The culture in the Cork camp is if you perform at training you will play

The culture in the Cork camp is if you perform at training you will play
Robbie O'Flynn on the run. Picture: Piaras Ó Mídheach/Sportsfile

ONE of John Meyler’s priorities at the outset of the year was to embellish the Cork hurling squad and to have a greater range of options available to him when the need arose.

Stephen McDonnell and Aidan Walsh were recalled to the squad, Rob Downey, Ger Millerick and Deccie Dalton came on board as well. 

Stephen McDonnell. Picture: INPHO/Lorraine O'Sullivan
Stephen McDonnell. Picture: INPHO/Lorraine O'Sullivan

Erin’s Own’s Robbie O’Flynn is another of the younger generation starting to make an impact on proceedings and he was in from the start of the opening game against Tipperary when Bill Cooper was withdrawn before the throw-in because of injury.

He didn’t retain his place for the Limerick game. He’s seen as one for the future.

During a press briefing last week he reflected on the season and looked ahead to Saturday’s encounter with Waterford.

“The game in the Gaelic Grounds was a great match, everyone just had the right attitude really from the minute the whistle went.

“After the Tipperary game we just sat down for a minute. We all knew there were just a few things that we needed to tweak a bit from that performance and everybody learned from that and just showed up with the right attitude for the Limerick game.

“There was a bit of history there that kind of upped the game a bit more as well but overall we are happy enough with the way we played – now all we need to do is to keep that bar high and don’t go below it.” 

Cork were more or less written off in advance of that game with Limerick after the loss to Tipp which was rather surprising given the close history between the counties.

“To be honest, I don’t think there is a puck of a ball between any of the teams in Munster as far as I am concerned.”

Robbie O'Flynn knocks over Tipperary's Michael Breen. Picture: Eddie O'Hare
Robbie O'Flynn knocks over Tipperary's Michael Breen. Picture: Eddie O'Hare

Was there a different attitude going up to play Limerick after the loss to Tipperary?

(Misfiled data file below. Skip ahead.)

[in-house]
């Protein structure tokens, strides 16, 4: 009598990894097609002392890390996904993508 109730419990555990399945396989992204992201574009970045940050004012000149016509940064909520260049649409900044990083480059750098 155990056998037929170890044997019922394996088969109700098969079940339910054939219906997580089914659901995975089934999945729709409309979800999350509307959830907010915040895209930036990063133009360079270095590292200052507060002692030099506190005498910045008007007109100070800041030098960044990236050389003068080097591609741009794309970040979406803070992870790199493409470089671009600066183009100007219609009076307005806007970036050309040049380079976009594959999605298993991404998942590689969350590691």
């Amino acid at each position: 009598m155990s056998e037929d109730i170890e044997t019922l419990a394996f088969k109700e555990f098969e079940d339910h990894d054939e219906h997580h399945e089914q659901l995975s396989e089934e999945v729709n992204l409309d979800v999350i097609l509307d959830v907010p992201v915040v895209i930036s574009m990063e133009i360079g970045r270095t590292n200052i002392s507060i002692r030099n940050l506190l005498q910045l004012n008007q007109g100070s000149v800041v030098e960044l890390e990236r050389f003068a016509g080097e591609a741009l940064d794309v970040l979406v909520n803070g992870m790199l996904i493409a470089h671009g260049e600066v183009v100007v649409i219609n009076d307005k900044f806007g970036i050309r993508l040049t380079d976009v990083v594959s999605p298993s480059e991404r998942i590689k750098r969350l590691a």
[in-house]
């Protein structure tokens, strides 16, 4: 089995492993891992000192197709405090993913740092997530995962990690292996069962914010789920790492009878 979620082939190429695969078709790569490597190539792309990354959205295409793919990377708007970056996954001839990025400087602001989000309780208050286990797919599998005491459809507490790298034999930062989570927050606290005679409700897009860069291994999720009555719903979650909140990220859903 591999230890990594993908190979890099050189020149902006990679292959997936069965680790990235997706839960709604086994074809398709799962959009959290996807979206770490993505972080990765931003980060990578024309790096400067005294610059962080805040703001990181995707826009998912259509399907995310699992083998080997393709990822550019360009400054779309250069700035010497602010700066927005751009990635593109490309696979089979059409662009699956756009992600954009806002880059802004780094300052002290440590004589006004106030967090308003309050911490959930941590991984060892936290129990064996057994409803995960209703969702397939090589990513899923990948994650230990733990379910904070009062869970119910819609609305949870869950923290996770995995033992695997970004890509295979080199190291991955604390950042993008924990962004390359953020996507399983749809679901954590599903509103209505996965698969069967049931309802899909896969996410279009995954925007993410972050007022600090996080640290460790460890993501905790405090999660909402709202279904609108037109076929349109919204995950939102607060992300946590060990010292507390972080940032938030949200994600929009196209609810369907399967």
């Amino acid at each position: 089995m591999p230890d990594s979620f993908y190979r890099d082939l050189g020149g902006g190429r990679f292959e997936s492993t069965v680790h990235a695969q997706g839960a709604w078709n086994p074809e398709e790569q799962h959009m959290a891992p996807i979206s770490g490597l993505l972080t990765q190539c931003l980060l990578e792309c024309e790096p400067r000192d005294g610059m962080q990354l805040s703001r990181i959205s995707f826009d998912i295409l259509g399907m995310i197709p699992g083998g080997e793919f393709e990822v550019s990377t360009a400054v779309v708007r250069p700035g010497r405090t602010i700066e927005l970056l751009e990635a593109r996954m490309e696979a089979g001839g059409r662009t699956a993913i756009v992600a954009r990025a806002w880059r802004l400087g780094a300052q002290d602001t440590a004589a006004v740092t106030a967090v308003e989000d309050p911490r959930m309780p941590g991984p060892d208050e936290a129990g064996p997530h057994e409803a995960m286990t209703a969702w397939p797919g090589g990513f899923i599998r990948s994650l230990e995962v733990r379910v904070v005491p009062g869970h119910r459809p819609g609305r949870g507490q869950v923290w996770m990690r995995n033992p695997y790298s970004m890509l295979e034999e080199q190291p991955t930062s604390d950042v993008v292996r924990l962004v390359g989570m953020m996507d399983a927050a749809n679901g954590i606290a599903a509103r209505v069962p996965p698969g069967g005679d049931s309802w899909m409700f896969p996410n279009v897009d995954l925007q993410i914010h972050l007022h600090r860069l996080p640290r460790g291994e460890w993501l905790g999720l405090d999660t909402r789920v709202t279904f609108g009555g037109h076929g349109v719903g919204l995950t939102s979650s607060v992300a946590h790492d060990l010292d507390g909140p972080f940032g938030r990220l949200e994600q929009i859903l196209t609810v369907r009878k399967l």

“There was really, but that was the kind of thing we needed to figure out.

“We thought we were ready for Tipperary too, the mindset was perfect and I felt that it was the same against Limerick but what there was against Limerick was an edge.

“There was something in the air. You could feel it coming up in the bus – everyone kind of knew what they had to do.”

The young Erin’s own player is fully aware of the difficulty in trying to nail down a starting place with a lot of players in the chase for those coveted spots.

“Definitely, and that is kind of helping the team to perform. There are 25 or 26 players that both the management and players know can come on and do the same job as the starting 15 and that gives you great confidence as a player out there to know that you can leave it all out there and the one that will come in behind you can do the same job.

“You still have to be smart in the effort though. Wing-forwards would obviously have to put in a massive workload compared to the full-forward or full-back line but that all depends on the game.

“You have to be intelligent in what you do and be smart about the runs you make and when you make them.

“The only thing that is really obvious to me is the competition for places is unreal. John (Meyler) has been really honest with everyone saying that ‘if you perform you will play’ and that culture is around the camp.

“Everyone realises now that if they do well they will be playing so that pushes everyone on.”

Diarmuid Sheehan chats to Robbie O'Flynn. Picture: Larry Cummins
Diarmuid Sheehan chats to Robbie O'Flynn. Picture: Larry Cummins

Waterford is the next step on the road.

“Coming in for the game with Waterford it would be easy to drop the bar and to take it easy in training after a win, getting complacent after a win, especially a big win against the All- Ireland champions.

“We know how good Waterford are and how tough they are to play against, and the assumption that this is down in our own place and everything is against Waterford is the trap that you could fall into.

“We have to keep a level head and realise how good they really are. Waterford are an excellent side with some great players and it is very difficult to play against them.

“It is all about taking it one day at a time. There is no looking to potential Munster finals or anything like that.

“Waterford are the next game and that is where our focus is right now."

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